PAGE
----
How B.J. Best Finds Light Between the Lines

B.J. Best is the author of three books of poetry: But Our Princess Is in Another Castle (Rose Metal Press, 2013), Birds of Wisconsin (New Rivers Press 2010), and State Sonnets (sunnyoutside, 2009). I got off the train at Ash Lake, a verse novella, is forthcoming from sunnyoutside in 2015. Visit him at  His poem, alas, poor mr. lighthead, appeared earlier this year.  Steph Spector speaks to B.J. below.

Congratulations on your forthcoming verse novella, I Got Off the Train at Ash Lake. Talk about the story as well as the differences between this project and your prior work.

Well, it’s a verse novella, which is very different from anything I’ve ever done before. It’s comprised of about 100 little individual sections, about 10 lines each overall. None of them stand on their own, though, so it’s really one piece divided.

The story moves over the course of a summer, set on a lake based on where I grew up in West Bend, Wisconsin. It takes place somewhere between 1900 and 1920. (Generally, lakes in Wisconsin at that time were becoming a popular resort station for the summer.) The narrator here is very matter-of-fact, but the things that happen in the story, weirdly enough, are surreal. 

Your poem, alas, poor mr. lighthead, is a seamless blend of narrative, sound, and image. When you write, do you begin with an idea for one of these elements and fold in the rest? Or do you find that the three come to you at once?

It depends on what I’m writing about. Personally, I like project-based writing—I like to write a bunch of pieces around a central idea. My last book, for example, was a collection of prose poems about video games.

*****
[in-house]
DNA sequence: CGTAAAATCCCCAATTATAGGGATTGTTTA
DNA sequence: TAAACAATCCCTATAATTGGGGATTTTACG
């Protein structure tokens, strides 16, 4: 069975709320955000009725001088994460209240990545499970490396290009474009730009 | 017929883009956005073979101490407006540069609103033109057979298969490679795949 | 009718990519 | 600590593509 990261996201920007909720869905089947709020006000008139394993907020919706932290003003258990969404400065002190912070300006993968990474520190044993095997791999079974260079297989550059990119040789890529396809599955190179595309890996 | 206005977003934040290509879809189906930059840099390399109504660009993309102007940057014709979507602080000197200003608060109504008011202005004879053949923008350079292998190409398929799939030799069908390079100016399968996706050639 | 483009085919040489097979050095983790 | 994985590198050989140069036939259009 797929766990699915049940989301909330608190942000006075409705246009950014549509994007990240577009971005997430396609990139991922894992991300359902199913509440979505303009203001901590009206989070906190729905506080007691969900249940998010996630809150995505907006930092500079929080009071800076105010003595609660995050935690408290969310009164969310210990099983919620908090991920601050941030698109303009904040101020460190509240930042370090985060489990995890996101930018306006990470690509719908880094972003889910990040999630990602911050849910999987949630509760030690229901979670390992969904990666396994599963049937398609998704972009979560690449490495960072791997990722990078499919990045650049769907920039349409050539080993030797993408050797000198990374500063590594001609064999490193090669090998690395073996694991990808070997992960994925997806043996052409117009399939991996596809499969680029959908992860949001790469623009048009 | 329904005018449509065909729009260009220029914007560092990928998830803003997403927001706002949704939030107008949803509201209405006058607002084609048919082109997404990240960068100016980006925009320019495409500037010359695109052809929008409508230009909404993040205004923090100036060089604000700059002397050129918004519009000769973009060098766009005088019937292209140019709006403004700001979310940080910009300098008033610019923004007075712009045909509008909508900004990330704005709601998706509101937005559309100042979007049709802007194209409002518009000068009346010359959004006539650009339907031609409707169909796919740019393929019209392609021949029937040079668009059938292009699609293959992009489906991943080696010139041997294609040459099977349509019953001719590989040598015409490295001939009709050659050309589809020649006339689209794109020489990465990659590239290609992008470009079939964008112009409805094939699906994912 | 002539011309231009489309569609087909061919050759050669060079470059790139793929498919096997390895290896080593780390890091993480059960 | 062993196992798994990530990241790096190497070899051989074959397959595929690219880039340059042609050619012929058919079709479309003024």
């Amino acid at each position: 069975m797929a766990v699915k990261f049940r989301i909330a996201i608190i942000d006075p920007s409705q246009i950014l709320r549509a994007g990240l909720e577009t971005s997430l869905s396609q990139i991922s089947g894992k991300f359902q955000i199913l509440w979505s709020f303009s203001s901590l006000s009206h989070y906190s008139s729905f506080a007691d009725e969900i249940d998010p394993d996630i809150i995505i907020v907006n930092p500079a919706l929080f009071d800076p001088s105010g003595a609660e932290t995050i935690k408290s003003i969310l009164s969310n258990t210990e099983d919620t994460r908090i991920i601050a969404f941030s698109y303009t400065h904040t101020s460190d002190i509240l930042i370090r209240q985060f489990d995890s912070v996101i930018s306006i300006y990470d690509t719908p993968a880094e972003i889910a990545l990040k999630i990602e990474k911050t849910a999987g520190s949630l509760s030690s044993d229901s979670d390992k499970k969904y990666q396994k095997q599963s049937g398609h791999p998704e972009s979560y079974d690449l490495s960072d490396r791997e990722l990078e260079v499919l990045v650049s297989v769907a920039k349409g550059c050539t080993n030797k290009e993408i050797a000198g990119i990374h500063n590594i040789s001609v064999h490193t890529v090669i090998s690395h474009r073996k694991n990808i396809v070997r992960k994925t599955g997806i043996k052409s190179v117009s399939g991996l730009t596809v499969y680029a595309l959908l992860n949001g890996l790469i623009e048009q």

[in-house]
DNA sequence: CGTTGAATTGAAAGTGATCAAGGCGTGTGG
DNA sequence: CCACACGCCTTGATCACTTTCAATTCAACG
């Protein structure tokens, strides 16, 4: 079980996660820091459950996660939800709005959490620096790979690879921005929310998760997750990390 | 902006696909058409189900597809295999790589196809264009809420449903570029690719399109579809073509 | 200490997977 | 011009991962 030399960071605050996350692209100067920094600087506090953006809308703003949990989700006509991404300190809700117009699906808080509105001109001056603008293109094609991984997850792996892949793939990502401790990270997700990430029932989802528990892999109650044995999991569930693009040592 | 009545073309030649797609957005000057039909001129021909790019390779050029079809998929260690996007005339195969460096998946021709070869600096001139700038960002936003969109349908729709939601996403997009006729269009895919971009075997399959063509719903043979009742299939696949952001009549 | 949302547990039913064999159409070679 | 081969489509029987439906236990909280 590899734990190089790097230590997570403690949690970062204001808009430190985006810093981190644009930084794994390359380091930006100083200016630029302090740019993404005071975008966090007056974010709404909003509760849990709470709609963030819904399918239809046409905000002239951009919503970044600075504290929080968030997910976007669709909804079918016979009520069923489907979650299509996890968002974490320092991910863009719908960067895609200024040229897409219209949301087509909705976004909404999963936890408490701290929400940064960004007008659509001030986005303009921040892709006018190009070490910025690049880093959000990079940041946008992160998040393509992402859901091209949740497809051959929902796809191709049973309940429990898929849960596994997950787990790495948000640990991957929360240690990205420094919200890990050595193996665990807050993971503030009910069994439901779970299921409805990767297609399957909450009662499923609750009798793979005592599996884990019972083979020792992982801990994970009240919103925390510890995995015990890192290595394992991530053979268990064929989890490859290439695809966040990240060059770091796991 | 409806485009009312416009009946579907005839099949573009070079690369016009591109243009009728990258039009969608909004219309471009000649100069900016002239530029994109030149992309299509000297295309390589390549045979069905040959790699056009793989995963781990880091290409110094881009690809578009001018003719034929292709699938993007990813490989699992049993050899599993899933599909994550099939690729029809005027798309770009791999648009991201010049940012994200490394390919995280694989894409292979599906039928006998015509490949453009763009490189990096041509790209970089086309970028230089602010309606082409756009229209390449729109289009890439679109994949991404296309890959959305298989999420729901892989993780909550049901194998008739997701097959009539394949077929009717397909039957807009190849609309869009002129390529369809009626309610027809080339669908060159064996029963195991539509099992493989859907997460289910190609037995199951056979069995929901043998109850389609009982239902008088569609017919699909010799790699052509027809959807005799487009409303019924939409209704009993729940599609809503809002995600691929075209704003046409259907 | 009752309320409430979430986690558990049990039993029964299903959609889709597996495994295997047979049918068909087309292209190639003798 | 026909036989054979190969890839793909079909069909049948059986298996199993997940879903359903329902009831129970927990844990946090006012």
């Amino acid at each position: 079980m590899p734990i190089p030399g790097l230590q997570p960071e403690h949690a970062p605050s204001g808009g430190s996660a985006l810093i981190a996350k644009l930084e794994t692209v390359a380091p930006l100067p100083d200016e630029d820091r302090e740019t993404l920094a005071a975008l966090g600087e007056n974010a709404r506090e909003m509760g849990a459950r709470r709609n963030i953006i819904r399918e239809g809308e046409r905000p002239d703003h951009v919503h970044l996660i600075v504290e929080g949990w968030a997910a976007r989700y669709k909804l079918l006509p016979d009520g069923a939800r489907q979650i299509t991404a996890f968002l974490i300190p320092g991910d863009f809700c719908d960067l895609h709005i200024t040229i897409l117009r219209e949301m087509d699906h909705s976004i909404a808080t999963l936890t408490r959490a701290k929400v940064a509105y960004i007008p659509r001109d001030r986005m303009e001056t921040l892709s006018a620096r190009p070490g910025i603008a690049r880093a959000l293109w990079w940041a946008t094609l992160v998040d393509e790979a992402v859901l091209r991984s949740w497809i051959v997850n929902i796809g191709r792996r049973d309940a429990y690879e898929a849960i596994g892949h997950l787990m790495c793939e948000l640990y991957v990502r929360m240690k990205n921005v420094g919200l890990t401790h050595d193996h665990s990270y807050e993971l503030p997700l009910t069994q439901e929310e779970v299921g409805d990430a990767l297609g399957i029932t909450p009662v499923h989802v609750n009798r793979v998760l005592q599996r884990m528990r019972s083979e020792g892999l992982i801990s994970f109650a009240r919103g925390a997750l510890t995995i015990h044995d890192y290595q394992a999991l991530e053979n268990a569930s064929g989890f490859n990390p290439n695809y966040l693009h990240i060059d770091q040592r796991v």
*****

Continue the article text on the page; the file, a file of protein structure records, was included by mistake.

[alas, poor mr. lighthead] is from a long series of poems. My wife had breast cancer last year, and I realized that what I really wanted to do was talk about it. Writing a poem was my way of dealing with things. I started forming lines in my head—kind of like in a journal, just bad poetry—but then I decided to structure it as an Italian sonnet. Once I had the form established, it was just a matter of finding what exactly to say.

And so that tends to be the way that I work. I find a form, I find a subject, and the rest of it falls into place.

In a 2006 interview with the Cream City Review, you talked about being a member of a poetry group that meets every six months in Racine County: Mead Lake’s Most Wanted. Do you still meet with them? How has writing with a group affected your poetry?

We do still meet, but it’s changed pretty drastically. We’re a band now!

Up until about 2011, two times a year a bunch of us would go to my best friend’s parent’s cabin in North Wisconsin and write. The environment was very cool. Everyone was in their own little world, but we were all up until 3 am working hard on our typewriters—jazz or classical music on the stereo, beer by our sides. There was an energy. Lots of encouragement all around to keep us going. Obviously, having a group of people around you while you write gives you access to advice and criticism, and that’s not something you have when you’re writing at your desk at home.